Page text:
The majority of the Baluch serving in the Oman come from the Baluchi-speaking tribes of Makran, many from the central Kech valley, some from the Panjgur area and others from the coast, where the Sultan of Oman possessed the port of Gwadar until 1958. Also found are a few soldiers from Brahui tribes, mostly Brahui speakers from the large Brahui area stretching south from Kalat to Khuzdar and Bela. The Brahui language is genetically unrelated to Baluchi, though it contains a large number of Baluchi loan words due to the mixing of the peoples over the last millenium. Despite their large common vocabulary, both languages are not mutually intelligible. Several dialects of Baluchi (which is an Indo-European language related to Persian) are to be heard in the Oman, but the major dialect is that of the Kech area, which includes Turbat.
Notes on pronunciation
The letters and marks used to transcribe Baluchi into a Roman alphabet are given below. Examples of English equivalents and explanations are given to aid pronunciation. Letters annotated with a + are pronounced as in normal English usage.
Letter English Equivalent/Explanation
Short Vowels a as in the a of above
i as in the i of sit
u as in the u of put
Long Vowels ā as in the a of last
e as in the a of fate
ī as in the i of machine
o as in the o of boat
ū as in the oo of soon
Dipthongs ay as in the i of island, with the i pronounced short
āy as in the i of island, with the I pronounced long
aw as in the ou of scrounge, with the ou pronounced short
Consonants b +
ch as in the ch of chip
ḍ not as in the English pronunciation, but with the tongue pressed forward against the top teeth pronounced similarly to d but with the tongue curled up back on to the ridge of the palate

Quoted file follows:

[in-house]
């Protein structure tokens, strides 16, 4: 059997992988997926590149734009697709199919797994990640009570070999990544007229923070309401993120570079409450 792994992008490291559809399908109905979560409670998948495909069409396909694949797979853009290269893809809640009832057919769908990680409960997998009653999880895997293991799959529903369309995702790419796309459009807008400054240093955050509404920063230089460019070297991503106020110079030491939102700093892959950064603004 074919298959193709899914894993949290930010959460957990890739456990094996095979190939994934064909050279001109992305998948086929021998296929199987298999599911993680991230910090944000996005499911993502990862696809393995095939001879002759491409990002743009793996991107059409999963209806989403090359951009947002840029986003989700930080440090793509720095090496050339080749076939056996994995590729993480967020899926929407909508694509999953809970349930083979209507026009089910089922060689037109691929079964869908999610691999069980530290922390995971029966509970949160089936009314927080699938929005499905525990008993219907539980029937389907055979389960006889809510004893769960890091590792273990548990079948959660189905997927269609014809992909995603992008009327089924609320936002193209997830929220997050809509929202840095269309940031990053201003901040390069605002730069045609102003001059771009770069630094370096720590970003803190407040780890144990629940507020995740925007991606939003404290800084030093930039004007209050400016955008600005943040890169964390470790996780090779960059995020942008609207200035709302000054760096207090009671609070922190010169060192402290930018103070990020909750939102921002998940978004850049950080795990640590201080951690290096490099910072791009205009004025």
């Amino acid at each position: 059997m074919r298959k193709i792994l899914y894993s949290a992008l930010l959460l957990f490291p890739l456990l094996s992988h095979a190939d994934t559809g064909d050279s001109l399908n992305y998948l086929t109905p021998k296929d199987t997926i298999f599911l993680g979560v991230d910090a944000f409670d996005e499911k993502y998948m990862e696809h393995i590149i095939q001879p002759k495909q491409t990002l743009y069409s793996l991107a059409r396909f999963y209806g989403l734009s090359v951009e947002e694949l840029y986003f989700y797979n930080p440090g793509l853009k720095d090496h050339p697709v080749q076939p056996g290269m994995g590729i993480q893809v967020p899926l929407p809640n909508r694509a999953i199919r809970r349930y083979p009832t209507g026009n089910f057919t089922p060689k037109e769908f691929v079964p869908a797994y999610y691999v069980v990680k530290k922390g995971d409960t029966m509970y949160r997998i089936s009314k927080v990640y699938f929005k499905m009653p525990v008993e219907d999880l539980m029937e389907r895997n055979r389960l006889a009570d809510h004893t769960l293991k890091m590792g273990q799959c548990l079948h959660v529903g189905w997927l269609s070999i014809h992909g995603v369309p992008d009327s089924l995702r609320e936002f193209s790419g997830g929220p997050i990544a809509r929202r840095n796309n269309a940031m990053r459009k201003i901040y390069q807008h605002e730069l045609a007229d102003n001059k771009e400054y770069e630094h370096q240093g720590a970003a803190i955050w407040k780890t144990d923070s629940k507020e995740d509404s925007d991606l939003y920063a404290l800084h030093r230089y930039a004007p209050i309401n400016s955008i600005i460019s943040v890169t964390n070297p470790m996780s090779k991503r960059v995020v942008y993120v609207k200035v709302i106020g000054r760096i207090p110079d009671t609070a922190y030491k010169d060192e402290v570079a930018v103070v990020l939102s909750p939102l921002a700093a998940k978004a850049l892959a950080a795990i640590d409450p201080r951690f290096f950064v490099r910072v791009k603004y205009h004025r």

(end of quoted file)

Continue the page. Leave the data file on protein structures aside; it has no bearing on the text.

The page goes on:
gh as in the Arabic letter ghayn. It has no English approximation
kh as in the Celtic ch of loch
r as in the rolled Scottish r
ṛ has no English approximation, and is pronounced with the tongue curled up back on to the ridge of the palate. It is best approximated by substituting the letter ḍ
sh as in the sh of ship
ṭ not as in the English pronunciation, but with the tongue pressed forward against the top teeth pronounced similarly to t, but with the tongue curled up back on to the ridge of the palate
zh as in the z of azure
Notes on the Vocabulary
The following abbreviations are used in the vocabulary:
(d) Demonstrative Adjective
The verbal noun and past root are shown for each verb (for example: “rawag, shut – to go”). The past roots of complex verbs are not given (for example: “koshish kanag – to try”), and will be found by referring to the auxiliary verb (in the example just given this will be “kanag, kut – to do”).
The pronunciation of some sounds varies, and below are listed some letters whose sounds may be confused. The alternative should be checked if a word is not found in the vocabulary.
“h” is often omitted, and if a word beginning with a vowel is not found the word should be checked under “h”.
“i” can be heard as a short “e”.
“kh” can be heard as “k”.
“p” can be heard as “f” or vice versa.
“r” [should have a dot below] can be heard as “d” [should have a dot below].
“u” can be heard as “o”.